“I think you’ve said enough,” Blackwish announced. “More than enough. It’s time Mr. Blondel
declared himself. What about it, sir? Are you with us — or against us?”
“General, I think you’re going at the whole thing wrong,” Blondel told him. “Even if you could
blow Monitors up wholesale – – which I doubt, frankly – – it’s not a move that’s likely to do our side
any good. Up to now they’ve kept things on a high plane – – lots of propaganda, but no firing
squads. But if you succeed in murdering some of them – – ”
“Bah, sir! We’ve no time for the counsels of mollycoddles! They’ve asked for violence! They’ll
get it by God, with bells on!”
“All you’ll do is stir up reprisals. What we need is a grass-roots resistance mo vement. If you’ll
use your Z- cars to distribute leaflets urging passive resistance — ”
“That’s enough!” Blackwish yelled. “Don’t imagine you can spread your defeatist doctrines
here!” He had a bark like a Pekinese pushed off its favorite pillow. “We know how to deal with fifth
columnists — ”
“Ah, General, sir,” Maxwell stepped in. “Don’t be hasty, now; after all, Blondel hasn’t yet said —

“Then speak up, sir!”
“Suppose you do hit them – – or try to – – and fail to knock them out?” Blondel asked.
“Then, at least, we’ll have shown them that we’re not a nation of weaklings – – quitters who’ll
give up their land without a struggle!”

“A suicide mission won’t help matters. Now, if — ”
“It would teach them a decent respect for American patriots!”
“The more they respect us, the harder they’ll fight. Why don’t we let them go on thinking we’re
softies, and then — ”
“For God’s sake, Blondel, tell him you’ll join up!” Maxwell hissed.
“You fellows don’t seem to get the picture,” Blondel protested. “The Monitors could squash us
like bugs if they wanted to. For some reason they don’t seem to want to. I’m against doing
anything that might change their minds.”
Blackwish reached for his hip pocket, produced an automatic. “There are direct methods for
dealing with treason,” he snarled. “I don’t know what your masters imagined they could
accomplish by sending you here, but — ”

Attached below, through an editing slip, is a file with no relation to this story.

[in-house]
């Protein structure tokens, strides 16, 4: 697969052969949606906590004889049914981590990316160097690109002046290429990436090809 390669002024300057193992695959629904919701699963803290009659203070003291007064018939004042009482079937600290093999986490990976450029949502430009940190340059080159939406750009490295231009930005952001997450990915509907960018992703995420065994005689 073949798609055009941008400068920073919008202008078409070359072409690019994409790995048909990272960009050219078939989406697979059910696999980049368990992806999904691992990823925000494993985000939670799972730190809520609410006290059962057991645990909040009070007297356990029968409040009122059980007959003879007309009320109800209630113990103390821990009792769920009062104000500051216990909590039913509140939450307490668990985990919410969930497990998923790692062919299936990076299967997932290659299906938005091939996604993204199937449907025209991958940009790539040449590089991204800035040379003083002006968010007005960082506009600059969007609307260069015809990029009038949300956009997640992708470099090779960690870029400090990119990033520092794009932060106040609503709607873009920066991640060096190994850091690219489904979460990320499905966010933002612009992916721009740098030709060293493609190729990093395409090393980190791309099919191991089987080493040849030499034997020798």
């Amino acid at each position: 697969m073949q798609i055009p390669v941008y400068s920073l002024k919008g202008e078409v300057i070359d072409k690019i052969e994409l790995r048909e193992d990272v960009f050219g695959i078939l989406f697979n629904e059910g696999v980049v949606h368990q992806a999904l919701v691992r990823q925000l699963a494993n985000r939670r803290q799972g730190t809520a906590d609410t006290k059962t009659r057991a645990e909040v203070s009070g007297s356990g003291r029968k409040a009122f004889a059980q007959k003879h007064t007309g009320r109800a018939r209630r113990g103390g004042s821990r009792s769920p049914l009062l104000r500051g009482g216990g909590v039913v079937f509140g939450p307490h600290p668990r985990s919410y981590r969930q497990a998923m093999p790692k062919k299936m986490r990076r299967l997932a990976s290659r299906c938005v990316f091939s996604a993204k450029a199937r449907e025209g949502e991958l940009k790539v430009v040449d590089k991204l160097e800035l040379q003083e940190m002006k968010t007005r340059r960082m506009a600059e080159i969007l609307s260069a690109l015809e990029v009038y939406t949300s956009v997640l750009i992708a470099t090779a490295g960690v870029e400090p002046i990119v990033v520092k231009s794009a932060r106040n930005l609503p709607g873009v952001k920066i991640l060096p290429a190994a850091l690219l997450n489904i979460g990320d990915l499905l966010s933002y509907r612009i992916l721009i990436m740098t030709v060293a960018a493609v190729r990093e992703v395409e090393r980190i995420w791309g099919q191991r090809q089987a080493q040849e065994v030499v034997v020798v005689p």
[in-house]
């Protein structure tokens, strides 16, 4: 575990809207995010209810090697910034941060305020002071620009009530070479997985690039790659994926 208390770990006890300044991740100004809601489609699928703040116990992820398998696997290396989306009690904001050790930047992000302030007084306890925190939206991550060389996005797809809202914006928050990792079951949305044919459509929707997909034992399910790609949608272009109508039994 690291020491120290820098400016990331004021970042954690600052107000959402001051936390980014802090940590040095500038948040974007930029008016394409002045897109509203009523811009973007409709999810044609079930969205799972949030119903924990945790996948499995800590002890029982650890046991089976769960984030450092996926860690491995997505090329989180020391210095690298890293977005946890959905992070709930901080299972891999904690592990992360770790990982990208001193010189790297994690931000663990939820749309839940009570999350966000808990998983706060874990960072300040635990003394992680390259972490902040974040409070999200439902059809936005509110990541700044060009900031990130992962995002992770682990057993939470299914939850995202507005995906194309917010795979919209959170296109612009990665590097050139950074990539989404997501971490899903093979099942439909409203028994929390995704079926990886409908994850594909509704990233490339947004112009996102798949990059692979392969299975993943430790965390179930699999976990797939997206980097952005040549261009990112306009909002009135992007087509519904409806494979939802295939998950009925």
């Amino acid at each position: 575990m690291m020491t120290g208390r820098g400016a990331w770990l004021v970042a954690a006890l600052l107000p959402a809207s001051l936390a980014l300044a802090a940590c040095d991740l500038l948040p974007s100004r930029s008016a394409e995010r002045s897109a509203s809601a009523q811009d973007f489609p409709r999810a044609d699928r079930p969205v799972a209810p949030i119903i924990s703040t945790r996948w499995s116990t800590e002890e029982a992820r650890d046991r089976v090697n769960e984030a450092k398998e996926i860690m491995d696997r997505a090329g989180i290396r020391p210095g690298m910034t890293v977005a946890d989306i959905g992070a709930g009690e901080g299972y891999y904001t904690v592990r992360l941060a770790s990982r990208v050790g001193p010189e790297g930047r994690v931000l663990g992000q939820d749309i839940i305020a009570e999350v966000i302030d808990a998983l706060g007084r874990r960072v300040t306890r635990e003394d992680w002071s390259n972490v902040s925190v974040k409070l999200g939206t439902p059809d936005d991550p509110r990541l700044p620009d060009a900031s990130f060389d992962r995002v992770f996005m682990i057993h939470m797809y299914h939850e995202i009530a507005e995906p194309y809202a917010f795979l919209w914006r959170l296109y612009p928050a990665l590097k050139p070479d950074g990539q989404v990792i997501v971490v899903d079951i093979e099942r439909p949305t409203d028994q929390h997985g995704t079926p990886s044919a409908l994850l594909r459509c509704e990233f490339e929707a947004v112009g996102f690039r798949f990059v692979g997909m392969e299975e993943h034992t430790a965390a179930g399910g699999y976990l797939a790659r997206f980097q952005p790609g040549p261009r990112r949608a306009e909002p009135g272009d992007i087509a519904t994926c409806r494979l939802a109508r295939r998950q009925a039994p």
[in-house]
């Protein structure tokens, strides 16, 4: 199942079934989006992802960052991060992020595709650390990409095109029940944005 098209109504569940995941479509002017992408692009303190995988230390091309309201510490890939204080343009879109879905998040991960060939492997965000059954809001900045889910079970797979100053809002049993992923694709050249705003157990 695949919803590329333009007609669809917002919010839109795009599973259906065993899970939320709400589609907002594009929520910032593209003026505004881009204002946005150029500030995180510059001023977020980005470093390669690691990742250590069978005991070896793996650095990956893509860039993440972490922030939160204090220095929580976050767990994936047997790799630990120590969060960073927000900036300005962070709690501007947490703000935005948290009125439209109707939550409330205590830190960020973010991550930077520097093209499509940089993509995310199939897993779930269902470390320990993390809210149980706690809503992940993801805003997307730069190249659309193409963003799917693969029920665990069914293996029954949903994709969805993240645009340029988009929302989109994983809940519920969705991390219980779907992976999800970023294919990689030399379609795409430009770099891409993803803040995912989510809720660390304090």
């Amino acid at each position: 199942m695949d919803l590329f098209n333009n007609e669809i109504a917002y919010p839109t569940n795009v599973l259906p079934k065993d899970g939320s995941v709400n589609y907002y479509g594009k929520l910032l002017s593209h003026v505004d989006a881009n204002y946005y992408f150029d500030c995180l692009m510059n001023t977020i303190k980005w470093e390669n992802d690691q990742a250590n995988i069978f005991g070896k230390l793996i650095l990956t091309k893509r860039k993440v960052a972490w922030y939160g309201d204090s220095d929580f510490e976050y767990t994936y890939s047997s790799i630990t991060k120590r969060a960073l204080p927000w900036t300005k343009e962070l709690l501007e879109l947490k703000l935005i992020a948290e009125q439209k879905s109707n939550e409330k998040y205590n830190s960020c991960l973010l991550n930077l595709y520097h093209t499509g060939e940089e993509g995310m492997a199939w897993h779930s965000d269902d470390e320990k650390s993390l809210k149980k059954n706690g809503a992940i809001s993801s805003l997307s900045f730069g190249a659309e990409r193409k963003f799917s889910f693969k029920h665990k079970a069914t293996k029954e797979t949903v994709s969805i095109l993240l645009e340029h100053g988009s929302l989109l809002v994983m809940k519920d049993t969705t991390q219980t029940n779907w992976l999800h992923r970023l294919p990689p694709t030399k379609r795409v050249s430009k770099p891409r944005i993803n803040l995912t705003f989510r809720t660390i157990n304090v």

“Now hold on a second, General.” Blondel managed to get the words past a sudden constriction
in his throat. Blackwish was holding the gun as steady as a corpse’s smile.
“General,” Maxwell got in, “may I respectfully suggest you not shoot him until we’ve all had
time to get a little better acquainted? We don’t actually know he’s a spy – – and he is an
experienced pilot – – just the man we need for you- know-what.”
“Pah!” Blackwish lowered the pistol, pushed the safety on, thrust it back in his pocket. “At best,
the man’s an arrant coward and a defeatist, Maxwell! I can’t understand how he was able to
hoodwink you into bringing him here. However, for the present I’ll permit you to take him
downstairs and lock him up until I decide what disposition to make of him.”
“Lock him up, sir? But, sir – – ”
“I have a number of captured German technicians on my staff who’ll have the answers out of
him in jigtime! Afterward — ”
“But, General, I brought Blondel here to recruit him, not scare him to death!”
“Colonel, this headquarters is in a state of full War Emergency, condition Red Alert ! I’ll have no unreliables free to snoop here! Lock him up. That’s an order!”
“But he’s likely to get a bad impression — ”
“Colonel, I still have my gun, in case you’re contemplating mutiny in the face of the enemy!”
“Yes, sir.” Maxwell gave Blondel a disgusted look. “Come along, Blondel. I’m afraid you’ve